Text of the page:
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How to insert uploaded images.

What do you want to control with your input device?

Even with a Nunchuck, it’s a bit awkward to press the “C” and “Z” buttons while also holding a position with the joystick. I don’t think the three buttons below the analog input will be very useful if the person wants to maintain a position using the analog input. It looks like one could use the analog input “XOR” (exclusive or) use the buttons. It doesn’t look like they could easily be used at the same time.

DuaneDegn:
I don’t think the three buttons below the analog input will be very useful if the person wants to maintain a position using the analog input. It looks like one could use the analog input “XOR” (exclusive or) use the buttons. It doesn’t look like they could easily be used at the same time.

That’s a fair and true point. Ergonomics and interaction plays a huge role in the controller. Having done research into existing controllers for VR games like the STEM SIXENSE or Oculus Touch, they all have a similar layout. This is why with the pairing of two devices the left hand controller can be used to control the walking and position where the right hand can be used for interactions. The layout is even the same for console games.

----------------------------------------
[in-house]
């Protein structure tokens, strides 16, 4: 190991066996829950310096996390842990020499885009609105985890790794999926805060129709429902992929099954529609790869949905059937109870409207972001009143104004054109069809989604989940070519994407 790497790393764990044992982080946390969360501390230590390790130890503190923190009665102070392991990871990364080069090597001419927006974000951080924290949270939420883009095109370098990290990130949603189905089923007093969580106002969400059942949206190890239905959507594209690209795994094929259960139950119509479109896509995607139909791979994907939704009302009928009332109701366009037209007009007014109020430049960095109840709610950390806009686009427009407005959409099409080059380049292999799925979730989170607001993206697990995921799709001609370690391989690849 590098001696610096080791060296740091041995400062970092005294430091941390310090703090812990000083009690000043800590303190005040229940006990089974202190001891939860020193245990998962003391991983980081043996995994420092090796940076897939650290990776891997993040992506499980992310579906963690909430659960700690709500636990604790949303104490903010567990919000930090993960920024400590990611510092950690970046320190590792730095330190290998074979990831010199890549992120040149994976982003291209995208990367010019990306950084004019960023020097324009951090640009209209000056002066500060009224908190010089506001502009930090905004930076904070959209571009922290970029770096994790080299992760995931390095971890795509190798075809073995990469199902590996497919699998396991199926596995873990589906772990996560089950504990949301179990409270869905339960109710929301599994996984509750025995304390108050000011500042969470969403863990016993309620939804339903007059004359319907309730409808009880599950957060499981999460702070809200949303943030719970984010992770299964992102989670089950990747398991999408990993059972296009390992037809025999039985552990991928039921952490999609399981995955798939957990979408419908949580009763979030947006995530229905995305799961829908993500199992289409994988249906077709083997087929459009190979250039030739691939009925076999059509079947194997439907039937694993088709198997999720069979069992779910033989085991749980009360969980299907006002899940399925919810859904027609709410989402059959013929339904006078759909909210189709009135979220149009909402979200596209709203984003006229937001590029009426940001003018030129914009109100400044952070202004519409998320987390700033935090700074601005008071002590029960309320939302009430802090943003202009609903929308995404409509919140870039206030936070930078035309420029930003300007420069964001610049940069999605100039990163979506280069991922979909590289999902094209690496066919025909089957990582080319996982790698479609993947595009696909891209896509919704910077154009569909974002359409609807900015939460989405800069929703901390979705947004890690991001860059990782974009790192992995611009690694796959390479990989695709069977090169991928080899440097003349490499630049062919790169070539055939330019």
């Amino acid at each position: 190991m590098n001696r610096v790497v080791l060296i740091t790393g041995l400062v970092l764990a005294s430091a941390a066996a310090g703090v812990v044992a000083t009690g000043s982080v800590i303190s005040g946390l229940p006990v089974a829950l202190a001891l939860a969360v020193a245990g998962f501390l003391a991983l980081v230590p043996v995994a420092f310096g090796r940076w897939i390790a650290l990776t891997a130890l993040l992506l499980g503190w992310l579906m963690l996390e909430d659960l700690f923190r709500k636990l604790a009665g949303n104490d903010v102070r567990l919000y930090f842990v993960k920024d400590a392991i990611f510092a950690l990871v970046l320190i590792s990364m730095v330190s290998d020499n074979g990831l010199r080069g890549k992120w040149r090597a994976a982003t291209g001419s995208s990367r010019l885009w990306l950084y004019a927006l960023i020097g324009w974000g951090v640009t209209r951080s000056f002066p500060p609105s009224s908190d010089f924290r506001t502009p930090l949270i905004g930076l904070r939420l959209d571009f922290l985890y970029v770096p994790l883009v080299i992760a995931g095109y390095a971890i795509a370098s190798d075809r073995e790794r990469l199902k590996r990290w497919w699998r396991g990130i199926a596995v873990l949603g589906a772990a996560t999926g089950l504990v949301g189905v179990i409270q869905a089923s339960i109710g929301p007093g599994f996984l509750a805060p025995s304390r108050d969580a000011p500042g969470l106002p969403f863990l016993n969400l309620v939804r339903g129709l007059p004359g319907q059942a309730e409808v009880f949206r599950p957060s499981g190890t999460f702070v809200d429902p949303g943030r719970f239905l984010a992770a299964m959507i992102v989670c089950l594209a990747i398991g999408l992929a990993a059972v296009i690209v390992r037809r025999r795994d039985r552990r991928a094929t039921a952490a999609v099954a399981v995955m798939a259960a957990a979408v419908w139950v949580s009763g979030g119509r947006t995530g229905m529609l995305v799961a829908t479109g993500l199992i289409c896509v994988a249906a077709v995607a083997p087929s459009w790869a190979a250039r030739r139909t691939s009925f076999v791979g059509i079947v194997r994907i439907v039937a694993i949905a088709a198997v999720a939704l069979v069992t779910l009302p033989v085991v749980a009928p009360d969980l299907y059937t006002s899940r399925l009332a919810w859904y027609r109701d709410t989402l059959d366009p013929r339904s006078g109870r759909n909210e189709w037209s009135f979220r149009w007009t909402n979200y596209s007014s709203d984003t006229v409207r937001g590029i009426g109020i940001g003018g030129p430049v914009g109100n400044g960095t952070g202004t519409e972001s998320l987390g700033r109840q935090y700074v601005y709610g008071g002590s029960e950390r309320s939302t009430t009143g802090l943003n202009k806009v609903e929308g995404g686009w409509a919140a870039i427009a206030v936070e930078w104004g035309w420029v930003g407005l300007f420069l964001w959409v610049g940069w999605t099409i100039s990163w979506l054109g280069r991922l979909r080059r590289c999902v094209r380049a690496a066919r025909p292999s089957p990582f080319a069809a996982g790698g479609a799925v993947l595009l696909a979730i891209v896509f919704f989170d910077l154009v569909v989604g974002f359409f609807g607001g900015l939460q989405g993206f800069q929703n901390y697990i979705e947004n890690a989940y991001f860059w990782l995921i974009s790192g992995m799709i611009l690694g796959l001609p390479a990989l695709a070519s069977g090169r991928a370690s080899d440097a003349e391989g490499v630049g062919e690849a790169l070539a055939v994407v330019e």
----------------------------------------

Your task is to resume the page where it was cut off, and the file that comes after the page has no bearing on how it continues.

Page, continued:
None the less having experienced VR games and applications, the experience can be often slow paced, leaving you enough time to take your thumb off the analog stick to press any of the buttons below the analog.

But perhaps you’re right and you raise a good point, the buttons could be placed beside the analog to make for better user interaction, or in another place rather than below, which does take more time and work to do. Having played on PC games with a keyboard the past year and a half, you can imaging how poor the interaction with a keyboard can be, sprawling my hand to reach far off buttons.

Hey guys, time to revive this discussion, I need some more help. I have my design pretty much finished and I am in the process of making the gamepad / joystick. I can't fully understand or figure out how I can get my arduino uno or nano to communicate with my laptop/PC and run any games. Does anyone have any ideas how to interface my arduino with a game, the likes of Counter Strike Global Offensive for example (although game shouldn't matter).

although game shouldn't matter

Yes the game will matter. It depends on how the game is looking for the input as we said before. Do you know this?

To be honest I wouldnt have a clue. I used UnoJoy which flashed the bootloader to recognize it as a PS4 joystick and it ran fine with some tweaking to the key bindings, but when I tried to make it wireless it went haywire. I think using the NRF24L01 was using the pins needed for the game. Was just wondering if there was any other way and how I'd go about doing it?

I used UnoJoy which flashed the bootloader to recognize it as a PS4 joystick and it ran fine with some tweaking to the key bindings

OK that looks promising is it a PS4 joystick you want to emulate? You will need to know what joystick keys to emulate.

The other solution is to use an Leonardo or a Micro to send keyboard strokes to your PC, if that is what your game wants.